Following the deadly mass shootings in Texas and Ohio this week, Republican lawmakers including President Trump, House minority leader Kevin McCarthy and Texas Lt. Gov. Dan Patrick continue to indicate violent video games are a leading factor in the real-life violence. Studies, meanwhile, continue to show there is no link.
AAMA released a statement this morning on the topic, saying, in part: “For over 20 years, the AAMA together with our industry partner, AMOA, have endorsed and promoted the Parental Advisory System. The PAS was developed to educate consumers about the content of the amusement games and devices using an easy to understand color-coded system.” (Green being suitable for all ages; yellow for mild content with suggestive themes or crude humor; and red for content with strong language, sexual content or graphic violence.) “We are proud of the proactive steps we took more than two decades ago to voluntarily inform and educate our guests about the content of our games.”
Still, the association noted, “In the aftermath of this weekend’s tragedies, several prominent politicians have called out violent video games as a cause of these senseless acts. It’s to be noted they’ve done so in spite of well-established and widely disseminated evidence to the contrary.”
Shortly after Trump made his statements linking video game violence to mass shootings, #VideogamesAreNotToBlame began trending nationally on Twitter, prompting the persistence of the conversation in recent days.
Vox published a chart this week that shows video game revenue is higher in Japan and South Korea, and substantial in many other countries with far less gun violence than the United States.
A psychology professor at Stetson University, Dr. Chris Ferguson, told The New York Times that violent video games, movies and other media are not a risk factor for serious acts of aggression. “The data on bananas causing suicide is about as conclusive,” he said. “Literally. The numbers work out about the same.”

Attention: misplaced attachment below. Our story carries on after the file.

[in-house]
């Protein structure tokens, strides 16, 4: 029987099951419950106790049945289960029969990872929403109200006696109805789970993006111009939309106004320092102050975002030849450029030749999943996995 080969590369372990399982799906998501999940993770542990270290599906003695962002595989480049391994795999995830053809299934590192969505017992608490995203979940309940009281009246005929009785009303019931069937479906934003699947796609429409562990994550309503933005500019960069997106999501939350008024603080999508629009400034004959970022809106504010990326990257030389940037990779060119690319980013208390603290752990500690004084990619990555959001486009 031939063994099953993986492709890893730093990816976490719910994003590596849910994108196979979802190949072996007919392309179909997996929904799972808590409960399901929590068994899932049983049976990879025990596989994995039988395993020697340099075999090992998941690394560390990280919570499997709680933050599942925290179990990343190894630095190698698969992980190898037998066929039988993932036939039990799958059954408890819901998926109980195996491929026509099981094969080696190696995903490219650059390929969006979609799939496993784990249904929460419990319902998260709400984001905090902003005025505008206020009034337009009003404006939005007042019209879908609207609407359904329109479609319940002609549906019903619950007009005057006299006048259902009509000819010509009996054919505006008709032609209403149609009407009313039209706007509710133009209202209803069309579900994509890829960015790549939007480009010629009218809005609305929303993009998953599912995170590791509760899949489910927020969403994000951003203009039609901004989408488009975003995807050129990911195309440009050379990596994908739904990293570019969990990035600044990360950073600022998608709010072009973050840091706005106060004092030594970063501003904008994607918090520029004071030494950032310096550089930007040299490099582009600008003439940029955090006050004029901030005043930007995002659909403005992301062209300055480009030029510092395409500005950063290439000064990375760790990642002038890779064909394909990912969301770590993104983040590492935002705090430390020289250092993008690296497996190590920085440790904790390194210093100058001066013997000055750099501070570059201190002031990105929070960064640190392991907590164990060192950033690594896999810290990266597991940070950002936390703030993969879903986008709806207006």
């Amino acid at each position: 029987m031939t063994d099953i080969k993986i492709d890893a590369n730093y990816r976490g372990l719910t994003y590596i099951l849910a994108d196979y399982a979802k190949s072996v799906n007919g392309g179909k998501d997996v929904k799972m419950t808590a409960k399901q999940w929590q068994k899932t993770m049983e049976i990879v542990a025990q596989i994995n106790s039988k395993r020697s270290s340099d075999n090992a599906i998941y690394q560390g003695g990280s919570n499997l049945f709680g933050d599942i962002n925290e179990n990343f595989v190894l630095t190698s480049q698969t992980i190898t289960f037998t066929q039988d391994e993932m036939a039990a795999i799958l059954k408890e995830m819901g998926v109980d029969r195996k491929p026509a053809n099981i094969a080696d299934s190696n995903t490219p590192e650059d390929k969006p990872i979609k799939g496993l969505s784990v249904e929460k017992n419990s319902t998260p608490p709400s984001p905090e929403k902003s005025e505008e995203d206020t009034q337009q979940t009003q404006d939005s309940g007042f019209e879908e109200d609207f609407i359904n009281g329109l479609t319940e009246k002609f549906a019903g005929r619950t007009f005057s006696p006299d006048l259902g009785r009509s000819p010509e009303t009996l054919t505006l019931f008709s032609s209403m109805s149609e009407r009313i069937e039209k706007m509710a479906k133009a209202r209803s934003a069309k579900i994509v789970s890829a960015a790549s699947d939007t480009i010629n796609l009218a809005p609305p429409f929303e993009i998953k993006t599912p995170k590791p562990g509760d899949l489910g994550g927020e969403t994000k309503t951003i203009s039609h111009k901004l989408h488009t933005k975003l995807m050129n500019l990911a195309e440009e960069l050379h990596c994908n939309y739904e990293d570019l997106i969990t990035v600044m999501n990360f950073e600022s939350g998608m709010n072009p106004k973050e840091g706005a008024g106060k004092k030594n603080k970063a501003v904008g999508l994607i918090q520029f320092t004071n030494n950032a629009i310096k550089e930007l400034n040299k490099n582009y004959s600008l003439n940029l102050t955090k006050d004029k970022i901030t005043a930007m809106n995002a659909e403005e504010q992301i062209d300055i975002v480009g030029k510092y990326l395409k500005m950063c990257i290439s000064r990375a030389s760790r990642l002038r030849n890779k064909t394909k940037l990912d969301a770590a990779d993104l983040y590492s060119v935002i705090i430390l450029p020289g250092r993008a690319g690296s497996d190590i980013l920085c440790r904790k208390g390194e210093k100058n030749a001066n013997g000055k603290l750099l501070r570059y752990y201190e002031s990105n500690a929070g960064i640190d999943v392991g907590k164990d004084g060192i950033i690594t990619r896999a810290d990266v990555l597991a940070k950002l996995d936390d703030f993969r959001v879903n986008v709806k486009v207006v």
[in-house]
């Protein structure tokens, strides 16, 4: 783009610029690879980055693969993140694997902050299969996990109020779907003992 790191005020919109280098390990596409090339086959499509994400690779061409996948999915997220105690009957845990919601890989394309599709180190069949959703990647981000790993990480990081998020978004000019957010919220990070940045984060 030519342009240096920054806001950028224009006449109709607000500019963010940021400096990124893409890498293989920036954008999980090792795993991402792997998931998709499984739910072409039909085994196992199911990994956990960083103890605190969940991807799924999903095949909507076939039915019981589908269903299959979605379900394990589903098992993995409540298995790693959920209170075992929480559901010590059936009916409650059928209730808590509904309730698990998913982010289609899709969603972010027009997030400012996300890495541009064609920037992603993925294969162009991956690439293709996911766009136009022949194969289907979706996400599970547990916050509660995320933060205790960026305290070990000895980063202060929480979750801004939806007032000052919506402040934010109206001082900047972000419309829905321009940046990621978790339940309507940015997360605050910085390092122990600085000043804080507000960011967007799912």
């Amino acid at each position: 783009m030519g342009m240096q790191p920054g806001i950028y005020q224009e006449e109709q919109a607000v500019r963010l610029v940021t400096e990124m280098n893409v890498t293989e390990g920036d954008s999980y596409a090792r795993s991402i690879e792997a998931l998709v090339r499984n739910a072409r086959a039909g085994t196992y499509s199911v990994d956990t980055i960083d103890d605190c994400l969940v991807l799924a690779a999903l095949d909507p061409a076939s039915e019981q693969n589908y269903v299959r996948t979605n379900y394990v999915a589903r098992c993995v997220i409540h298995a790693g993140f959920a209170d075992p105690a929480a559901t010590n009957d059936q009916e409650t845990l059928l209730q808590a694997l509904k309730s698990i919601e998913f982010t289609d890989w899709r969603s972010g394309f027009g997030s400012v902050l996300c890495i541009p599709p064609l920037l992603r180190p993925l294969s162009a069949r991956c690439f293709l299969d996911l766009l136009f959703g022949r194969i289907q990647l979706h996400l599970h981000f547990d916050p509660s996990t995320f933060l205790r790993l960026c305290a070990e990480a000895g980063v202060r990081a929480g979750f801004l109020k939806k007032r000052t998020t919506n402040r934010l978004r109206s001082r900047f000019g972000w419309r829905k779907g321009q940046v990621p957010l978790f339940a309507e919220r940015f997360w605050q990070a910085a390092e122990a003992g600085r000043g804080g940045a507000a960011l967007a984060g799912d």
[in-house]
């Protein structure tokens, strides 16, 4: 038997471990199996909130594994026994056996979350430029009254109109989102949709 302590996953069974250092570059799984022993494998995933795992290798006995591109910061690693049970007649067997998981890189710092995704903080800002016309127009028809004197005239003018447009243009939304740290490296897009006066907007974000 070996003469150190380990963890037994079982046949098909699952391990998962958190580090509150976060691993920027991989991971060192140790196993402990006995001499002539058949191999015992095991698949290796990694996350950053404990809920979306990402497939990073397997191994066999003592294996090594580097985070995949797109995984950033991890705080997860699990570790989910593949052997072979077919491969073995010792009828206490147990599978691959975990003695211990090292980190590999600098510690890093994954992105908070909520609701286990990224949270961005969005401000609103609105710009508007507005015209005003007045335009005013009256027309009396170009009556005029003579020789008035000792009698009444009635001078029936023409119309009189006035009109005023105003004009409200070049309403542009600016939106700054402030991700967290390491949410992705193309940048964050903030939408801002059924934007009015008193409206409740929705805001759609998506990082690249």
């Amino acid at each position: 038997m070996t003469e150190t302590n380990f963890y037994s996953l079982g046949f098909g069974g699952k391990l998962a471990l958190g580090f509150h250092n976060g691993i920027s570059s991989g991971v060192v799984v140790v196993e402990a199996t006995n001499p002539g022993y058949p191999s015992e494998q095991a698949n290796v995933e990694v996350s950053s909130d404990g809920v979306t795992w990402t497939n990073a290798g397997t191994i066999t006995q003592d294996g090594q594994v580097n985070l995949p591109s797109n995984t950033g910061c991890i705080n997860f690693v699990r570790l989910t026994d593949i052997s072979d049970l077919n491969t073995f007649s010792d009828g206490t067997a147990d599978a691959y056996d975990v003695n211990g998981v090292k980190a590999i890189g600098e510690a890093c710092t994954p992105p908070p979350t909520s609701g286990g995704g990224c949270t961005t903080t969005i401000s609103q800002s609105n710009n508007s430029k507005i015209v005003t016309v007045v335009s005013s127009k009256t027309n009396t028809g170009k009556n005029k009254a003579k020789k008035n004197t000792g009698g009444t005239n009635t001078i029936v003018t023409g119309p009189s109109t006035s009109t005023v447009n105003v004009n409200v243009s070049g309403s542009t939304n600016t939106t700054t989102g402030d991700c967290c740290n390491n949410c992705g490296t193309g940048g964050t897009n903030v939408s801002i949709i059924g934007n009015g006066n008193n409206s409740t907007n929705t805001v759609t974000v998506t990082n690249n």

He led the committee that put out an American Psychological Association policy statement in 2017 that read, in part: “Scant evidence has emerged that makes any causal or correlation connection between playing violent video games and actually committing violent activities.”
The U.S. Supreme Court has also rejected the idea, striking down a California law that banned the sale of some violent video games to children in 2011. The court’s majority opinion was written by the late conservative Justice Antonin Scalia: “These studies have been rejected by every court to consider them, and with good reason: They do not prove that violent video games causeminors to actaggressively. They show at best some correlation between exposure to violent entertainment and minuscule real-world effects, such as children’s feeling more aggressive or making louder noises in the few minutes after playing a violent game than after playing a nonviolent game.”